Thanks for the note!

      – Joe

  4. Joe,

    I actually discovered your site researching yellow cakes after two failed attempts at Alton Brown’s version. I’m going to try your version next, but one part gave me pause and I wanted to talk to you about it first.

    In several of his episodes on cakes, he strongly stresses that it’s the creaming of the butter and sugar, and the tiny seed bubbles that get made during this creaming, that ultimately determine the texture of the finished cake, or at least contribute greatly towards it. I’m totally willing to accept that this is either mistaken or overblown, though.

    Since your method takes a different route, can you comment on these two different methods?

    Thanks a lot for the killer site. I’ve learned a lot since arriving here and look forward to trying more of your recipes and methods.

    1. Hey Ted!

      Interesting you should ask. I’ve been wanting to put up a post on the one bowl method (which is what that mixing method is called) for a while now. It’s a notable omission from my “Mixing Methods” section under “Baking Basics” over there on the left. You can read about the creaming method there for now if you like. Mind if I get to this on Monday?

      Cheers, and thanks,

      – Joe

      1. Of course! Though after reading your section on the creaming method, I think I get it. Alton’s will be one of those more sturdy cakes that you mentioned, while your method will me more tender, though perhaps a bit denser, yes?

        And I loved your recipe.

        1. Bingo – you got it! I’m still going to do that little wrote up of the one-bowl method, though. It needs doing!

  5. Hi Joe,

    Can I use this yellow cake for wedding cake layers? Will it have good support in 3 tiers Fondant Cake ? Any good suggestion from you ?

    Kit

    1. Hi Kit!

      It all depends on whether you like high cakes for sculpting or low, broad cakes that don’t look as dramatic but taste better. In the former case you need a firmer, sweeter cake layer. This recipe is the latter…very tender and buttery and just fine for a tiered cake.

      – Joe

    1. Hi Amber! Any of the buttercreams match well. I like Italian meringue buttercream as a rule. As for flavor, they sky is the limit. I tend to prefer a jam or curd filling since it’s lighter, with a scraping of buttercream below to keep it from weeping into the cake. Being a lemon lover, I suppose my favorite is a plain vanilla buttercream with a lemon curd filling. My wife loves chocolate and raspberry. Anyway…does that help?

      – Joe

  6. Hi
    Just wanted to know if this cake would work for Boston Cream Pie, or do you think some other type of cake would work better? Hope you see this.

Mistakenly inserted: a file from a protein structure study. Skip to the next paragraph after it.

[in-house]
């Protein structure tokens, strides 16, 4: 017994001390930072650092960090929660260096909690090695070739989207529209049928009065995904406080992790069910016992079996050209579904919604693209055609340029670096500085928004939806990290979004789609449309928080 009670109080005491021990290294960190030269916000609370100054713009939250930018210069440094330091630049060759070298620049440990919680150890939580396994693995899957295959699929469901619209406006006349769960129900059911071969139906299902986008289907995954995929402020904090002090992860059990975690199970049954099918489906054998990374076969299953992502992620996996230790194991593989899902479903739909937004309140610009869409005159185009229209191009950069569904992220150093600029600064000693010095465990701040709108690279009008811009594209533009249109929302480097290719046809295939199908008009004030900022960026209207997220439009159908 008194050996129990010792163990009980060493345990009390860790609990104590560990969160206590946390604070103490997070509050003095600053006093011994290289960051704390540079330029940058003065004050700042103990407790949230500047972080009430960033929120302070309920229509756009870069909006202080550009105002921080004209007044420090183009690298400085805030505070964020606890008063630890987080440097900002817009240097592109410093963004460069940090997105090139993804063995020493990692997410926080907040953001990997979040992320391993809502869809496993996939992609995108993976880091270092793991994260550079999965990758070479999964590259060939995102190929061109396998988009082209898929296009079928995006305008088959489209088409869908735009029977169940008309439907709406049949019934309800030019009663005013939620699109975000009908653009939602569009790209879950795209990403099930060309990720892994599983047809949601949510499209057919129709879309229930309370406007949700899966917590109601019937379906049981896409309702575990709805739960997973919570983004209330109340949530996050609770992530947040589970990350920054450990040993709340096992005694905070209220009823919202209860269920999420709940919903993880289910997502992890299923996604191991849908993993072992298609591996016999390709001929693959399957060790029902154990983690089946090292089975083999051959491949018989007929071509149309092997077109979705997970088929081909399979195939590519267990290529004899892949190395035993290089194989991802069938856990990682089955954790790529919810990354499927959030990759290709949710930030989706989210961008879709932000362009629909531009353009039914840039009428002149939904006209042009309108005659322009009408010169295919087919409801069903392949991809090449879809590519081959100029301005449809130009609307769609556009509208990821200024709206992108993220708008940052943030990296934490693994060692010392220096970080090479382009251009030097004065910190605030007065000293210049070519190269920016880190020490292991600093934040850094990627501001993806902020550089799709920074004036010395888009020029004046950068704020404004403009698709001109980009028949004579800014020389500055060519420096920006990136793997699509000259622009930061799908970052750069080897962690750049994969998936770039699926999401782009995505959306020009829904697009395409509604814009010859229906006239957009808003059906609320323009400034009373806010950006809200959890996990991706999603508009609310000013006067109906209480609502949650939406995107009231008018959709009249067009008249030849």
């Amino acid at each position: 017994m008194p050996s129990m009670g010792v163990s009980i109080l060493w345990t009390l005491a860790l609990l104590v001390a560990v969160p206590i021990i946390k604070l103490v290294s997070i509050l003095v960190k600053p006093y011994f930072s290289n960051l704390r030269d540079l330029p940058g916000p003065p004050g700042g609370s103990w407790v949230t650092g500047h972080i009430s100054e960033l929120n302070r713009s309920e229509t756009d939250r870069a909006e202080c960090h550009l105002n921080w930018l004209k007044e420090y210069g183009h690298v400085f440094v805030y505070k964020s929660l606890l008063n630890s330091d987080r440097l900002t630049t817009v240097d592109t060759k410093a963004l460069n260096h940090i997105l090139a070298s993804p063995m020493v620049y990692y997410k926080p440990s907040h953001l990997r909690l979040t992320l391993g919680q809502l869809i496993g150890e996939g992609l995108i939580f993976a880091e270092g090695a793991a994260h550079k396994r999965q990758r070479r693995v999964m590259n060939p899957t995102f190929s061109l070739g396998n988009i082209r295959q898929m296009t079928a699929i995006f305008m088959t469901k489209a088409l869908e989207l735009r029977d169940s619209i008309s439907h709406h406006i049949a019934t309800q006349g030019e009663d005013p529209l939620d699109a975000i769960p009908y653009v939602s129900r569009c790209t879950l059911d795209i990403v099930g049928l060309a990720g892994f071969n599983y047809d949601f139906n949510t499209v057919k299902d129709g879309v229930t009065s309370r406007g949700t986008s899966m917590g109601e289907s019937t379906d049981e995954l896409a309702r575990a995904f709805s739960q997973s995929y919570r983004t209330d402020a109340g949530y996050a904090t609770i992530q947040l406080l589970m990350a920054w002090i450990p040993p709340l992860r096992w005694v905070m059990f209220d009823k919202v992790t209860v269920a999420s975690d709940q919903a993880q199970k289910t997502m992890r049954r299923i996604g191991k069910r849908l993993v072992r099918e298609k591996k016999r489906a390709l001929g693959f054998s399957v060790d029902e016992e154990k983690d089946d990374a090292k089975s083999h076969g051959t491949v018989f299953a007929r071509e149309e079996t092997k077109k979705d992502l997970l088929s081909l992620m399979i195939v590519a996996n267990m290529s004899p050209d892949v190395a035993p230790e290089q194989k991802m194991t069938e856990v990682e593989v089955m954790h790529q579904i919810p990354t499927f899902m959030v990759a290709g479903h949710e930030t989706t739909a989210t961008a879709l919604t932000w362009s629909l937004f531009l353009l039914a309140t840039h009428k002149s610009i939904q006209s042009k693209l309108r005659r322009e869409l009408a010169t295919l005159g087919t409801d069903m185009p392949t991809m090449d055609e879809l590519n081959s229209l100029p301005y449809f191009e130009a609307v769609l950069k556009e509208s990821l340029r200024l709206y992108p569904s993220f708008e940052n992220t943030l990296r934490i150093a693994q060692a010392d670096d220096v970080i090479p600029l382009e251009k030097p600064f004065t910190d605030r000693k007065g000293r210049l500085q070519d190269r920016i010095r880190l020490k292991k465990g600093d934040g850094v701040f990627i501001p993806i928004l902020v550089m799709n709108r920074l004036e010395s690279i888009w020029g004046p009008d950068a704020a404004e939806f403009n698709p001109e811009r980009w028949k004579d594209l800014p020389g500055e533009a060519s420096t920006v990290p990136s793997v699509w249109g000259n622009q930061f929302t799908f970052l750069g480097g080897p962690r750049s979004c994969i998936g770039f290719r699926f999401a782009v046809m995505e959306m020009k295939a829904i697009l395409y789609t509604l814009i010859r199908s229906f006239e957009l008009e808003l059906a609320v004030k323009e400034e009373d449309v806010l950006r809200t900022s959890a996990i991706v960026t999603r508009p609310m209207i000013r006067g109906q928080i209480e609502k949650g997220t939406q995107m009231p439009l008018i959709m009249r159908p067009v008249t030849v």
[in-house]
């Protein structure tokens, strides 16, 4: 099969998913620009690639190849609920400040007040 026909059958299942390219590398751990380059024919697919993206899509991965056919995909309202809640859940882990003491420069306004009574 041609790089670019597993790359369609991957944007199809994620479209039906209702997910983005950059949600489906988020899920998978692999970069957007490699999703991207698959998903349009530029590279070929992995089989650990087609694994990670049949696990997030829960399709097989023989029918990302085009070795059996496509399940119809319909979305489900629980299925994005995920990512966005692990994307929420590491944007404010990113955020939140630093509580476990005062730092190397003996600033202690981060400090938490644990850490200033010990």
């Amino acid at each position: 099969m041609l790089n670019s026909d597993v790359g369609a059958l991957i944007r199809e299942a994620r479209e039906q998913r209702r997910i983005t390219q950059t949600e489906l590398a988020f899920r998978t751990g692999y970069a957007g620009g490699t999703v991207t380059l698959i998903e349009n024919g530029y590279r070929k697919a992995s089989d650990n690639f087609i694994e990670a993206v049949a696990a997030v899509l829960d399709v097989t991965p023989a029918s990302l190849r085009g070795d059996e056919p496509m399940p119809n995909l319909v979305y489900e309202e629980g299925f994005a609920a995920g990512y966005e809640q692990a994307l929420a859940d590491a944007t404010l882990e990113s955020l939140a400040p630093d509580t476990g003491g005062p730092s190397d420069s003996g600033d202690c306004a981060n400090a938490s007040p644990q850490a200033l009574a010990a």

Thanks!

  7. Hey Joe, can cake batters, specifically the one-bowl type cake batters, chilled in a fridge? Thanks Joe.

    1. Hi Nate!

      You can refrigerate them, though it’s not ideal. Bubbles tend to rise out, also you lose a little of the leavening pop. Regardless, the batter would need to come back to room temperature before you attempted to bake, to allow the fat to soften again, as well as to ensure you got good heat penetration.

      Good luck with the experiment!

      – Joe

  8. Hi Joe,

    Lately my cakes have been turning very soft to the point of falling apart, so I have been very unsuccessful when layering. I will try your recipe, but before I do I wanted to ask you a couple of questions.
    I live in higher altitude, 5400 feet. What adjustments should I make to keep the cake from being too soft? Is the use of an emulsifier going to help? do I need to use any syrup to moisten the cake when filling it? How about a chocolate cake (also turning too soft, I’m afraid).
    Thank you for all the help. My daughter’s bd is coming in a month and I need to figure out the cake.

    1. Hi Denise!

      If tenderness is a problem I’d do the high-ratio yellow cake instead…it’s more along the lines of what kids like anyway. How high up are you by the way?

      – Joe

      1. Also, it has been amazingly wet here (Denver). I don’t know if this will make a difference.
        And the cake will be a squared one.
        And I have the Cake enhancer from King Arthur, wondering if that will make a difference.

        1. Humidity shouldn’t matter much for the baking stage, though it is possible the cake got increasingly moist in the humid air. Very interesting. Again, please tell me how it all turns out!

          – Joe

  9. I just made this cake and so far I am beyond pleased! I just had a teensy tiny concern, while I was making this I noticed that the recipe said to add the reserved milk and the vanilla mixture after adding the butter to the dough, and then it goes on to say to add the yolk mixture. I was confused for a moment because the vanilla was added to the eggs&milk mixture. Then I thought it might be a typo and I wanted to inform you of it…..unless I’m missing something here.

    Thanks again for a great recipe!